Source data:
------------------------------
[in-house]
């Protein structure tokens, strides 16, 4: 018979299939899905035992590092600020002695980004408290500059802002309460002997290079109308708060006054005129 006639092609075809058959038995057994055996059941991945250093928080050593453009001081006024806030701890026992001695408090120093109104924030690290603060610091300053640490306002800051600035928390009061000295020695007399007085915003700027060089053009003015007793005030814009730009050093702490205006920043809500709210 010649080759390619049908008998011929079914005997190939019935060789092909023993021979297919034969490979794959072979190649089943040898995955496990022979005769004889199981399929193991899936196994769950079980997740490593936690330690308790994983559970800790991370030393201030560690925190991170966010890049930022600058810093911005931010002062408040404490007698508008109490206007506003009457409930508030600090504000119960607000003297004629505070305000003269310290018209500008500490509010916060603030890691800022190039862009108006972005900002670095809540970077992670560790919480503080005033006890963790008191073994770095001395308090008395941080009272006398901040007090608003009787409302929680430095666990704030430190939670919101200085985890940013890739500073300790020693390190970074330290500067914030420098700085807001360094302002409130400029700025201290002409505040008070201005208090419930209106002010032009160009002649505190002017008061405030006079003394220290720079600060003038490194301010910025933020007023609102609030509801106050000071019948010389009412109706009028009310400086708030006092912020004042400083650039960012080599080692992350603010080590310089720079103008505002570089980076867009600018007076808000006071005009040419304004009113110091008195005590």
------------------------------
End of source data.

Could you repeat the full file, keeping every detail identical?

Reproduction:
[in-house]
């Protein structure tokens, strides 16, 4: 018979299939899905035992590092600020002695980004408290500059802002309460002997290079109308708060006054005129 006639092609075809058959038995057994055996059941991945250093928080050593453009001081006024806030701890026992001695408090120093109104924030690290603060610091300053640490306002800051600035928390009061000295020695007399007085915003700027060089053009003015007793005030814009730009050093702490205006920043809500709210 010649080759390619049908008998011929079914005997190939019935060789092909023993021979297919034969490979794959072979190649089943040898995955496990022979005769004889199981399929193991899936196994769950079980997740490593936690330690308790994983559970800790991370030393201030560690925190991170966010890049930022600058810093911005931010002062408040404490007698508008109490206007506003009457409930508030600090504000119960607000003297004629505070305000003269310290018209500008500490509010916060603030890691800022190039862009108006972005900002670095809540970077992670560790919480503080005033006890963790008191073994770095001395308090008395941080009272006398901040007090608003009787409302929680430095666990704030430190939670919101200085985890940013890739500073300790020693390190970074330290500067914030420098700085807001360094302002409130400029700025201290002409505040008070201005208090419930209106002010032009160009002649505190002017008061405030006079003394220290720079600060003038490194301010910025933020007023609102609030509801106050000071019948010389009412109706009028009310400086708030006092912020004042400083650039960012080599080692992350603010080590310089720079103008505002570089980076867009600018007076808000006071005009040419304004009113110091008195005590």